Literary fragments, excerpts and the expository prose and poetry are identified in the assignments section of each lecture plan. If you have trouble finding the text online, please let me know by email. If you elect to write one paper you can begin right away and proceed during the semester at your own pace. If you elect to write five papers, one on each of the principal literary works, the paper is due at the beginning of the lecture at which the work will be considered.

The Study of Law and Literature

The law and literature movement focuses on the interdisciplinary connection between law and literature. This field has roots in two major developments in the intellectual history of law -- first, the growing doubt about whether law in isolation is a source of value and meaning, or whether it must be plugged into a large cultural or philosophical or social-science context to give it value and meaning; and, second, the growing focus on the mutability of meaning in all texts, whether literary or legal. Those who work in the field stress one or the other of two complementary perspectives: law in literature (understanding enduring issues as they are explored in great literary texts) and law as literature (understanding legal texts by reference to methods of literary interpretation, analysis, and critique). From Wikipedia

Journals: Law and Literature

The Cardozo Studies in Law and Literature, a leading journal on the subject for many years, has changed its name and is now part of the University of California Press (access requires subscription):

Lawyers and Literature

Website created by James Elkins, Professor of Law, West Virginia University, for his course on lawyers and literature.

Assignments for Class #1:
1. Book of Genesis: 4:1-24 The Story of Cain and Abel: 9:6, the law as explained to Noah. Is the judge fair? Is the punishment just? What is the nature of the justice system in the story? Identify all of Cain’s crimes. Which is the most serious? What does it mean to be avenged sevenfold? Is Lamech a murderer? Is he punished or protected?
2. Psalm 19, 7-11. What are the elements of a good legal system according to Psalm 19? Where does the law originate? What is its source, its authority? Does the source of the law in Psalm 19 have anything in common with the United States Constitution or the Declaration of Independence? Does crime pay?
3. Dante, The Divine Comedy Canto V, XX, XXVIII line 142, XXXIV [Google the word ‘contrapasso’ with Dante’s name]. Is Cain’s punishment consistent with Dante’s theory of contrapasso? What exactly is Cain’s punishment(s)? Did God provoke Cain?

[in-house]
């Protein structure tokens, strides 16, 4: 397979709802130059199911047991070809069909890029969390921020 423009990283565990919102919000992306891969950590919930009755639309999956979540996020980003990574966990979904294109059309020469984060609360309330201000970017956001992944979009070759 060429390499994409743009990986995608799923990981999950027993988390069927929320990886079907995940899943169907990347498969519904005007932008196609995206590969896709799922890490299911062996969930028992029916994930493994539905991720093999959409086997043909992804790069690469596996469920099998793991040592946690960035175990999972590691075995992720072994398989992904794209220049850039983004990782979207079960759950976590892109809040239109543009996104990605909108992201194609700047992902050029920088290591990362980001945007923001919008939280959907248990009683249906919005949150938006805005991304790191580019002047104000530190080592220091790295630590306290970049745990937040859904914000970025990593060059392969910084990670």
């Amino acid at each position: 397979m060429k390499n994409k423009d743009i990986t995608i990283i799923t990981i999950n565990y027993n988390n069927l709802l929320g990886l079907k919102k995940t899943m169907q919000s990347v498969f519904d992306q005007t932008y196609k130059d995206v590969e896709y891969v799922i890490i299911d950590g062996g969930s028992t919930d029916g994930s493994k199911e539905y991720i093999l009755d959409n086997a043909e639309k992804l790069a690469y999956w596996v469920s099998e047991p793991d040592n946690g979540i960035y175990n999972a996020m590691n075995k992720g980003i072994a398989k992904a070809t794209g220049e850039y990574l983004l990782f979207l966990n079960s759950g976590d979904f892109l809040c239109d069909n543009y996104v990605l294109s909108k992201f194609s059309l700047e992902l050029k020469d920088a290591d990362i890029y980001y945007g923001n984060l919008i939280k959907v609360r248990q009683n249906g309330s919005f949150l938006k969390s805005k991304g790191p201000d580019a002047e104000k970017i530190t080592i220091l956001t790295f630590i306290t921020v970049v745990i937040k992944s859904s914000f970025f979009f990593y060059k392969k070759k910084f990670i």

Lecture #2 and #3: WORDS
[January 14 & 21, 2010]
Assignments for Classes #2 and #3:
1. Mr. Justice Holmes, dissent Lochner v. New York, 198 U. S. 45, 74 (1905) (Holmes, J., dissenting). See LEDWON pp. 77-82.
2. Richard POSNER, Law and Literature A Relation Reargued, Virginia Law Review 72, 1986, IV A. Rhetoric and Knowledge and especially his critical discussion of Justice Holmes’ dissent in Lochner “…a rhetorical masterpiece.” How can Judge POSNER reconcile his criticism and his praise? Does POSNER approve of the use of rhetoric in the law? LEDWON, pp .77-82.
3. Through the Looking Glass by Lewis Carroll
 Chapter VI Humpty Dumpty (his digression on words)
4. Harper Lee, To Kill a Mockingbird, Chapter 19 (Mr. Gilmer’s cross examination of Tom Robinson. Begin with Tom Robinson’s answer to the last question posed by Atticus Finch. p. 386 of Law & Literature: Text & Theory, edited by Lenora LEDWON (New York, 1996). See, LEDWON pp. 383-401.
5. Benjamin Franklin, Poor Richard’s Opinion. LEDWON, pp. 469.
6. Alice’s Adventures in Wonderland, Chapter XI, Who Stole the Tarts? and Chapter XII, Alice’s Evidence. See, LEDWON pp 454-462. / ALICE'S ADVENTURES IN WONDERLAND/by Lewis Carroll/THE MILLENNIUM FULCRUM EDITION 2.7a/(C) 1991 Duncan Research

It is not necessary to read the following work (s) that will be cited or explained during the lecture:

*7. Ovid, Metamorphoses Book 12 (612-631), and Book 13 The Judgment of Arms (1-393). Upon the death of the great warrior Achilles on the battlefield of Troy, two people claim his sword and shield. An assembly is convened to hear the evidence and decide who is worthy: the wily Odysseus or the warrior Ajax. Each makes their case their case to the jury. The lesson from this debate is in the last 16 lines of the report.
*8. Aristophanes, The Clouds (419 BCE, Greece). A man wants his son to study rhetoric in order to learn to talk his way out of debt.

*9. The Internet Encyclopedia of Philosophy, Protagoras of Abdera. Author Information: Carol Poster 
English Department State University FL 32306.

*10. Plutarch, Solon. Athenians used to cover up the ugliness of things with auspicious and kindly terms, giving them polite and endearing names.

*11. Apollodorus of Athens (born c. 180 B.C.E.) (The Library 3.180), Pausanias and Suidas both recount the myth of the rape of Ares’ daughter Alkippe by Poseidon's son Aalirrhothios. Ares slew the rapist and was tried by the gods for murder upon the Arepagos. The trial was held on the Hill of Ares overlooking Athens. The trial raises the following questions? Why was the trial held at night? What role did rhetoric play in the trial? What is the “Areopagus”? See also Pausanias, Guide to Greece 1.28.5. Who was Apollodorus and what role did he play in the courts of Athens?
Lecture # 4: JUSTICE, LAW & MERCY
[January 28, 2010]
Assignments for Class #4:
1. William Shakespeare, Merchant of Venice (1597) (Oxford World's Classics: the Oxford Shakespeare) by William Shakespeare and Jay L. Halio (Paperback - May 15, 2008) or see POSNER pp. 65, 87-88, 103-111, 115-121, 123, 126, 143, 150, 189, 243, 282, 321, 397 and LEDWON pp.297-310. Lecture # 3, January 21, 2010. See especially Portia's argument, The Merchant of Venice, IV, i. What does the play have to say about law and equity? Also read the plot outline, story synopsis and commentary